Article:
There’s more to running a successful investment bank than borrowing a lot of money and putting it to speculative use. From Matt Tiabbi and Eric Salzman at taibbi.substack.com:
Nearly fifteen years ago, on December 10, 2006, the CEO of Senderra, a subprime mortgage lender owned by Goldman, Sachs, sent grim news to its parent company. “Credit quality has risen to become the major crisis in the non-prime industry,” Senderra CEO Brad Bradley wrote, adding that “we are seeing unprecedented defaults and fraud in the market.”
Within four days, senior executives at Goldman decided to “get closer to home” by unloading risky mortgage instruments. They didn’t alert regulators, of course, but did save their own hides, with Goldman CEO Lloyd Blankfein soon after ordering subordinates to sell off the ugly “cats and dogs” in their mortgage portfolio.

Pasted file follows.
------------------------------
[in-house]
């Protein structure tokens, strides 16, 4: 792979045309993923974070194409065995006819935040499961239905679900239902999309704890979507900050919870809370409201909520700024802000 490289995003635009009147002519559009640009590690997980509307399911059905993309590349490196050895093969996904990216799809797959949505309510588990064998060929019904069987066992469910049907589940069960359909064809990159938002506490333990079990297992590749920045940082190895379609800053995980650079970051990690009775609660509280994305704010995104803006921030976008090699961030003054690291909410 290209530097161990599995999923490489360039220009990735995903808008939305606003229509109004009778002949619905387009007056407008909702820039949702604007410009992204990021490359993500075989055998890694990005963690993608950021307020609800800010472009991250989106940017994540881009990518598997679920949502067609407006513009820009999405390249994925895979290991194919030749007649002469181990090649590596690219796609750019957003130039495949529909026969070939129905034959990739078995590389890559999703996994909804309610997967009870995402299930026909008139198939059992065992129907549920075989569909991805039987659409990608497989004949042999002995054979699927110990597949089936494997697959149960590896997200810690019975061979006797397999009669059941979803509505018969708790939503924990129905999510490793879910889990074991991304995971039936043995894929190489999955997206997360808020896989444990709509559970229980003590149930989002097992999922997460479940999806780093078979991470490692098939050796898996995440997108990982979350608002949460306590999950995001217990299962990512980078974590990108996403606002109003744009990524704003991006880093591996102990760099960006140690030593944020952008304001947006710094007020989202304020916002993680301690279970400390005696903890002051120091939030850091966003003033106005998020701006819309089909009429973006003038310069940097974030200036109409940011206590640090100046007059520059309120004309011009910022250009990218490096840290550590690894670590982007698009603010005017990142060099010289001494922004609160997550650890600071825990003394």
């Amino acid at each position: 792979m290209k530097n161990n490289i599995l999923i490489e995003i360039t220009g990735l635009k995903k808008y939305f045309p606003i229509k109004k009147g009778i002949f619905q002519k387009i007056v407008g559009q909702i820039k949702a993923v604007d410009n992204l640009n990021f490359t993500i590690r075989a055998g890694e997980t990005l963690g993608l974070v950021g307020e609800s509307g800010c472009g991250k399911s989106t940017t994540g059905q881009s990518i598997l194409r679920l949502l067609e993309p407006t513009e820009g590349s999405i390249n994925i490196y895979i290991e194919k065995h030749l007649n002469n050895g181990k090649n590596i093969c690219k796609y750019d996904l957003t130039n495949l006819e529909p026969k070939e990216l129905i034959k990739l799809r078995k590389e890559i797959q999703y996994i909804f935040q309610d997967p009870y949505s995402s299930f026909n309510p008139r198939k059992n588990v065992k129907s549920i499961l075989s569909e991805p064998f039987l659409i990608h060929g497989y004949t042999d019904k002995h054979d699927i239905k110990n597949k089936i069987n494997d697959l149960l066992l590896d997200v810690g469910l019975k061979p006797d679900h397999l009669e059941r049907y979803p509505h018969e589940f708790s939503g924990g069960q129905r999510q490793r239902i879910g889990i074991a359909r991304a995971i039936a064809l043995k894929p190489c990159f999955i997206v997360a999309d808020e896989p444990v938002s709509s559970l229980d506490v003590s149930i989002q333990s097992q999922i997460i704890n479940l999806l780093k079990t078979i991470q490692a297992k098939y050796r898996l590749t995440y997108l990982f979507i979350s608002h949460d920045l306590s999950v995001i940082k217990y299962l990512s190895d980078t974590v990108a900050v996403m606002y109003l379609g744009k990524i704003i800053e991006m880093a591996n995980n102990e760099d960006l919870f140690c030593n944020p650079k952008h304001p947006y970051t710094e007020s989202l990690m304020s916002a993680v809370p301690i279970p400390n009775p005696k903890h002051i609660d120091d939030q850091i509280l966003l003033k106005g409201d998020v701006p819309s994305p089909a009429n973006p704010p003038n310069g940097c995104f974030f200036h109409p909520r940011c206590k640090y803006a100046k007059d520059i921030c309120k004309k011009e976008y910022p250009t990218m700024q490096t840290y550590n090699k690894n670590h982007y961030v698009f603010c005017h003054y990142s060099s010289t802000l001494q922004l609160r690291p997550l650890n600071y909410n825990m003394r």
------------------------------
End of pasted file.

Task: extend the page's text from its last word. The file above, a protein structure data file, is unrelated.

Around the same time that Goldman was having its come-to-Jesus moment, the heads of rival Lehman Brothers were going the other way. In one meeting, the bank’s head of fixed income, Mike Gelband, pounded a table, telling the firm’s infamous Vaderqsque CEO Richard “Dick” Fuld and hatchetman-president Joe Gregory there was a $15-18 trillion time bomb of lethal leverage hanging over the markets. Once it blew, it would be the “grandaddy of credit crunches,” and Lehman would be toast.
Fuld and Gregory scoffed. They didn’t understand mortgage deals well and thought Gelband lacked nerve. “Be creative,” they told him, adding, “What are you afraid of?”
“We called it ‘Goldman Penis Envy,’” says Lawrence McDonald, former Lehman trader and author of A Colossal Failure of Common Sense. In telling the Gelband story, he explains that Fuld and Gregory were so desperate to beat out Goldman and become the richest men on Wall Street, they chased every bad deal at the peak of the speculative bubble.